[32] https://www.youtube.com/watch?v=qYW4rTrAA5I

[33] https://3dnews.ru/1084128/otkritie-kitayskih-uchyonih-dayot-nadegdu-na-dostup-k-sotnyam-milliardov-tonn-vodi-na-lune


[34] https://www.asc-csa.gc.ca/eng/astronomy/moon-exploration/viper-rover-mapping-water-ice-on-moon.asp

[35] https://www.space.com/viper-nasa-moon-rover-launch-delayed-2023.html

[36] https://nerdist.com/article/nasas-viper-rover-will-look-for-water-on-the-moon-south-pole-nobile-crater-interview/

[37] https://ec.europa.eu/research-and-innovation/en/horizon-magazine/food-and-water-systems-astronauts-will-need-travel-places-mars

[38] https://blogs.esa.int/exploration/spaceship-eac-recycling-water-on-the-moon/

[39] https://link.springer.com/article/10.1007/s12567-020-00318-4#Sec6

[40] https://www.dire.it/23-02-2021/606155-il-basilico-ora-cresce-anche-nello-spazio-e-germogliato-sulla-stazione-spaziale-internazionale/

[41] https://www.engadget.com/2019-07-19-nasa-astronaut-health-deep-space-missions.html

[42] https://www.ncbi.nlm.nih.gov/pmc/articles/PMC10063669/

[43] https://mashable.com/article/scott-kelly-record-broken-space-station

[44] https://www.ncbi.nlm.nih.gov/pmc/articles/PMC4206847/ ; https://sitn.hms.harvard.edu/flash/2013/space-human-body/

[45] https://universemagazine.com/ru/pochemu-cheloveku-budet-tyazhelo-na-lune-fiziologicheskie-problemy-vnezemnoj-zhizni/

[46] https://universemagazine.com/ru/pochemu-cheloveku-budet-tyazhelo-na-lune-fiziologicheskie-problemy-vnezemnoj-zhizni/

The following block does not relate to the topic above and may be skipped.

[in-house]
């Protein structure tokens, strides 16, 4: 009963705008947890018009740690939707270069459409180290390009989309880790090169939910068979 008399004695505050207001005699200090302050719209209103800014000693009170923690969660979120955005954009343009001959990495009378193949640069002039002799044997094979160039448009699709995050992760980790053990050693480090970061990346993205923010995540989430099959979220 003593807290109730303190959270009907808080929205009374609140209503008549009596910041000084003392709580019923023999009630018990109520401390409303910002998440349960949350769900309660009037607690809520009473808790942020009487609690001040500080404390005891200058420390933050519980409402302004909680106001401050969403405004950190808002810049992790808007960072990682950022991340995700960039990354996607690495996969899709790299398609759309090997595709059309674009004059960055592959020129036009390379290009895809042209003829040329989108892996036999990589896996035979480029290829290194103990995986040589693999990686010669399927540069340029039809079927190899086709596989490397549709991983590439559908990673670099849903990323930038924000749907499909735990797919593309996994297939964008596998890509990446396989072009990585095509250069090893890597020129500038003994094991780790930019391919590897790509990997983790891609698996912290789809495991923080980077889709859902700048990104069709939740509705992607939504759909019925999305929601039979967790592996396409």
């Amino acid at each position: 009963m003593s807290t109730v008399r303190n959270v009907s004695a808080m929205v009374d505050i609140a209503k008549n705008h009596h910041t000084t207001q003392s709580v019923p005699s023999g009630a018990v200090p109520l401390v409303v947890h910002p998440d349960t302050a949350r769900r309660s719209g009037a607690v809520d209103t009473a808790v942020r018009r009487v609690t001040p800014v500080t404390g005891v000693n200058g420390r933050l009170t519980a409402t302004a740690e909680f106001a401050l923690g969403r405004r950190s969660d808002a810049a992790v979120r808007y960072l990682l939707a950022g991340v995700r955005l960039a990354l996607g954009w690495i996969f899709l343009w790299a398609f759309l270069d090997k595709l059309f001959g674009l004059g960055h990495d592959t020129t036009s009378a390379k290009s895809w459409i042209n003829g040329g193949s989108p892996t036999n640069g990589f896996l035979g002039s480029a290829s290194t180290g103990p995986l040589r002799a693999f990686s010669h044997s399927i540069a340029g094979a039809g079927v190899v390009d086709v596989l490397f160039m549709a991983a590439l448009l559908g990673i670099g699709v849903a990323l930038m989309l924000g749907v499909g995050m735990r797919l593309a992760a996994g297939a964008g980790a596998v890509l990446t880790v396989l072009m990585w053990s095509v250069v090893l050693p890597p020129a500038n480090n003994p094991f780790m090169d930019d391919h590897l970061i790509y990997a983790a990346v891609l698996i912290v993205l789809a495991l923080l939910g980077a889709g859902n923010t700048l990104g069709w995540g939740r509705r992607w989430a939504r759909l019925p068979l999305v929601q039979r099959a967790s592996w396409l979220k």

[47] https://history.nasa.gov/SP-368/s2ch3.htm

[48] https://link.springer.com/article/10.1007/s11214-020-00725-3

[49] https://www.sciencedirect.com/science/article/pii/S0094576523003727

[50] https://www.smithsonianmag.com/science-nature/how-space-radiation-threatens-lunar-exploration-180981415/

[51] https://www.iop.org/explore-physics/moon/how-could-we-live-on-the-moon#gref

[52] https://www.nasa.gov/centers/marshall/news/lunar/overview.html

[53] https://universemagazine.com/ru/pochemu-cheloveku-budet-tyazhelo-na-lune-fiziologicheskie-problemy-vnezemnoj-zhizni/

[54] https://universemagazine.com/ru/lunnaya-pyl-s-apollo-11-za-400-tysyach-dollarov-obladaet-otvratitelnym-sekretom/

[55] https://www.esa.int/Space_in_Member_States/Italy/ESA_testa_la_stampa_in_3D_per_costruire_una_base_lunare_con_l_aiuto_di_una_tecnologia_italiana

[56] https://www.wionews.com/india-news/how-will-communication-link-between-chandrrayaan-2-orbiter-and-chandrayaan-3-lander-help-isro-627585

[57] https://www.techinsider.ru/technologies/1567219-skolko-vremeni-letet-do-luny-v-budushchem-vam-prigoditsya-eto-znanie/

[58] https://mapgroup.com.ua/articles/bezgranichnyj-kosmos/775-rasstoyanie-ot-zemli-do-marsa-skolko-vremeni-letet-do-marsa

[59] https://www.space.com/24701-how-long-does-it-take-to-get-to-mars.html

[60] https://www.engadget.com/2019-07-19-nasa-astronaut-health-deep-space-missions.html

[61] https://www.ncbi.nlm.nih.gov/pmc/articles/PMC10063669/

[62] https://www.nasa.gov/feature/top-five-technologies-needed-for-a-spacecraft-to-survive-deep-space